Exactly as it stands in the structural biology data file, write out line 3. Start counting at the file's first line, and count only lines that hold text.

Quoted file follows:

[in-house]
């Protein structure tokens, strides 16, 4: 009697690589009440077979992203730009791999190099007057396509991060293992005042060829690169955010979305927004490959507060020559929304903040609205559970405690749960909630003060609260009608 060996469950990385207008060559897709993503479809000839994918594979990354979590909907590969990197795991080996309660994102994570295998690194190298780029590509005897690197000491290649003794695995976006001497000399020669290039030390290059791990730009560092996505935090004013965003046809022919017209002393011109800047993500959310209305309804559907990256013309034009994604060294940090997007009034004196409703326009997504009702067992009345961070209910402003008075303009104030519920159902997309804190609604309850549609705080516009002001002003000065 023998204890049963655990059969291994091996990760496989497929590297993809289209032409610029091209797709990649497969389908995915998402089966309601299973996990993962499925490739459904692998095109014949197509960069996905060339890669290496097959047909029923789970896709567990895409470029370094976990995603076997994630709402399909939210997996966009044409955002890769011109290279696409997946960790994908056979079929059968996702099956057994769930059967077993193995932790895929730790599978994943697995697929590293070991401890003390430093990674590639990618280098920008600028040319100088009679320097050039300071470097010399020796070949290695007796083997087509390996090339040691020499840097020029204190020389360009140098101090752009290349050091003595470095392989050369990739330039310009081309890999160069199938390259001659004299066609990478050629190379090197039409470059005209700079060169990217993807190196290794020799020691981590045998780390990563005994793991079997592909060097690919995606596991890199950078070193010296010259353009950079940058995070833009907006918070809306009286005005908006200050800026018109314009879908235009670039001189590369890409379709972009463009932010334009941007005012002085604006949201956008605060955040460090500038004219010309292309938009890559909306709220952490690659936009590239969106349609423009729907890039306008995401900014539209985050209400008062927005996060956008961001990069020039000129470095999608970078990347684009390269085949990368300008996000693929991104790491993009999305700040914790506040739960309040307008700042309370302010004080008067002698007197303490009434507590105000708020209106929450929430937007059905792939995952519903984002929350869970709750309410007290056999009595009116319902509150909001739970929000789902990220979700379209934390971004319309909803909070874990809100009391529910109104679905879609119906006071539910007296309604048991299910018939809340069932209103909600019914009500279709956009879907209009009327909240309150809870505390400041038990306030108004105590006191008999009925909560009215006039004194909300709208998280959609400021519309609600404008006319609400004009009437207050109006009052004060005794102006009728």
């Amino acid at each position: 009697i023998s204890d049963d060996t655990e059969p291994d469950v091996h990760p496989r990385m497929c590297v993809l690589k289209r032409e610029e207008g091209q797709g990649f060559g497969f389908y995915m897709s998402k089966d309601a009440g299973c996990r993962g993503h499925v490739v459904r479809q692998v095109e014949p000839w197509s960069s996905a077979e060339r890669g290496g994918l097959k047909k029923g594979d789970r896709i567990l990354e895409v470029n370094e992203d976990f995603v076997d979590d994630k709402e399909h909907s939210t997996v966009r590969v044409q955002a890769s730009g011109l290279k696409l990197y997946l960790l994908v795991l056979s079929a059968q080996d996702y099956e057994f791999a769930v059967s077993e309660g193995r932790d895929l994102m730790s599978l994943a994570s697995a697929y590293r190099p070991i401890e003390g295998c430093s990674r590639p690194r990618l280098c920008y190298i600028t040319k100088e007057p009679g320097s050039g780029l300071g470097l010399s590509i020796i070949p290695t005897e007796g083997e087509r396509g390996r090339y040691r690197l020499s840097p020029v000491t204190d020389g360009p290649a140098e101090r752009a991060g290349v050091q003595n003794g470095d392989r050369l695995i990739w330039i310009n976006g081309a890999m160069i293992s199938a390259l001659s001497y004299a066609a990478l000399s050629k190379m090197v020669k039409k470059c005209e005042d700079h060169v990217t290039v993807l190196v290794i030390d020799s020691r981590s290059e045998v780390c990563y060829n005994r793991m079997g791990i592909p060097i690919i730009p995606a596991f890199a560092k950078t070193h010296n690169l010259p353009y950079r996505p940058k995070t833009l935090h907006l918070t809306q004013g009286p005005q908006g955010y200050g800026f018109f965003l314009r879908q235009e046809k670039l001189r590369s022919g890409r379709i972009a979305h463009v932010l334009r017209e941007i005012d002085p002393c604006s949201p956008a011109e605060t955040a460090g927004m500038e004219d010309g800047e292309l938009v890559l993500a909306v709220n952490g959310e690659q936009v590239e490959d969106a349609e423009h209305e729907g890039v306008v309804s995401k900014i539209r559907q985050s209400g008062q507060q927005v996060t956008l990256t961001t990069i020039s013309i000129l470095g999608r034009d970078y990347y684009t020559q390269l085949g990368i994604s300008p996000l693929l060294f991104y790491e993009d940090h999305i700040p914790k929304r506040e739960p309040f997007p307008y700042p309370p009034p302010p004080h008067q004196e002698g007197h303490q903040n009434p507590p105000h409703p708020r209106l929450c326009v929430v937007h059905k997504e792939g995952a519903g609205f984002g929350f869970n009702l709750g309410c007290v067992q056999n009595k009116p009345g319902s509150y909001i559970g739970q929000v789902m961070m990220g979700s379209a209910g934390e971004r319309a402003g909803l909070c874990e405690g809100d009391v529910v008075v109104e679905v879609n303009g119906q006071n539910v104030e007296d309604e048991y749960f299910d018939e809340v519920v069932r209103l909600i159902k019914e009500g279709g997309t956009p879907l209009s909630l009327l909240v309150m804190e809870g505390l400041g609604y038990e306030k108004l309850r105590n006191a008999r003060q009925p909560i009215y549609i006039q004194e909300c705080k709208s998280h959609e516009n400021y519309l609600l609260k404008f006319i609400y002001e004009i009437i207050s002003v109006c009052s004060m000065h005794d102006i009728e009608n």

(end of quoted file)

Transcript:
């Amino acid at each position: 009697i023998s204890d049963d060996t655990e059969p291994d469950v091996h990760p496989r990385m497929c590297v993809l690589k289209r032409e610029e207008g091209q797709g990649f060559g497969f389908y995915m897709s998402k089966d309601a009440g299973c996990r993962g993503h499925v490739v459904r479809q692998v095109e014949p000839w197509s960069s996905a077979e060339r890669g290496g994918l097959k047909k029923g594979d789970r896709i567990l990354e895409v470029n370094e992203d976990f995603v076997d979590d994630k709402e399909h909907s939210t997996v966009r590969v044409q955002a890769s730009g011109l290279k696409l990197y997946l960790l994908v795991l056979s079929a059968q080996d996702y099956e057994f791999a769930v059967s077993e309660g193995r932790d895929l994102m730790s599978l994943a994570s697995a697929y590293r190099p070991i401890e003390g295998c430093s990674r590639p690194r990618l280098c920008y190298i600028t040319k100088e007057p009679g320097s050039g780029l300071g470097l010399s590509i020796i070949p290695t005897e007796g083997e087509r396509g390996r090339y040691r690197l020499s840097p020029v000491t204190d020389g360009p290649a140098e101090r752009a991060g290349v050091q003595n003794g470095d392989r050369l695995i990739w330039i310009n976006g081309a890999m160069i293992s199938a390259l001659s001497y004299a066609a990478l000399s050629k190379m090197v020669k039409k470059c005209e005042d700079h060169v990217t290039v993807l190196v290794i030390d020799s020691r981590s290059e045998v780390c990563y060829n005994r793991m079997g791990i592909p060097i690919i730009p995606a596991f890199a560092k950078t070193h010296n690169l010259p353009y950079r996505p940058k995070t833009l935090h907006l918070t809306q004013g009286p005005q908006g955010y200050g800026f018109f965003l314009r879908q235009e046809k670039l001189r590369s022919g890409r379709i972009a979305h463009v932010l334009r017209e941007i005012d002085p002393c604006s949201p956008a011109e605060t955040a460090g927004m500038e004219d010309g800047e292309l938009v890559l993500a909306v709220n952490g959310e690659q936009v590239e490959d969106a349609e423009h209305e729907g890039v306008v309804s995401k900014i539209r559907q985050s209400g008062q507060q927005v996060t956008l990256t961001t990069i020039s013309i000129l470095g999608r034009d970078y990347y684009t020559q390269l085949g990368i994604s300008p996000l693929l060294f991104y790491e993009d940090h999305i700040p914790k929304r506040e739960p309040f997007p307008y700042p309370p009034p302010p004080h008067q004196e002698g007197h303490q903040n009434p507590p105000h409703p708020r209106l929450c326009v929430v937007h059905k997504e792939g995952a519903g609205f984002g929350f869970n009702l709750g309410c007290v067992q056999n009595k009116p009345g319902s509150y909001i559970g739970q929000v789902m961070m990220g979700s379209a209910g934390e971004r319309a402003g909803l909070c874990e405690g809100d009391v529910v008075v109104e679905v879609n303009g119906q006071n539910v104030e007296d309604e048991y749960f299910d018939e809340v519920v069932r209103l909600i159902k019914e009500g279709g997309t956009p879907l209009s909630l009327l909240v309150m804190e809870g505390l400041g609604y038990e306030k108004l309850r105590n006191a008999r003060q009925p909560i009215y549609i006039q004194e909300c705080k709208s998280h959609e516009n400021y519309l609600l609260k404008f006319i609400y002001e004009i009437i207050s002003v109006c009052s004060m000065h005794d102006i009728e009608n």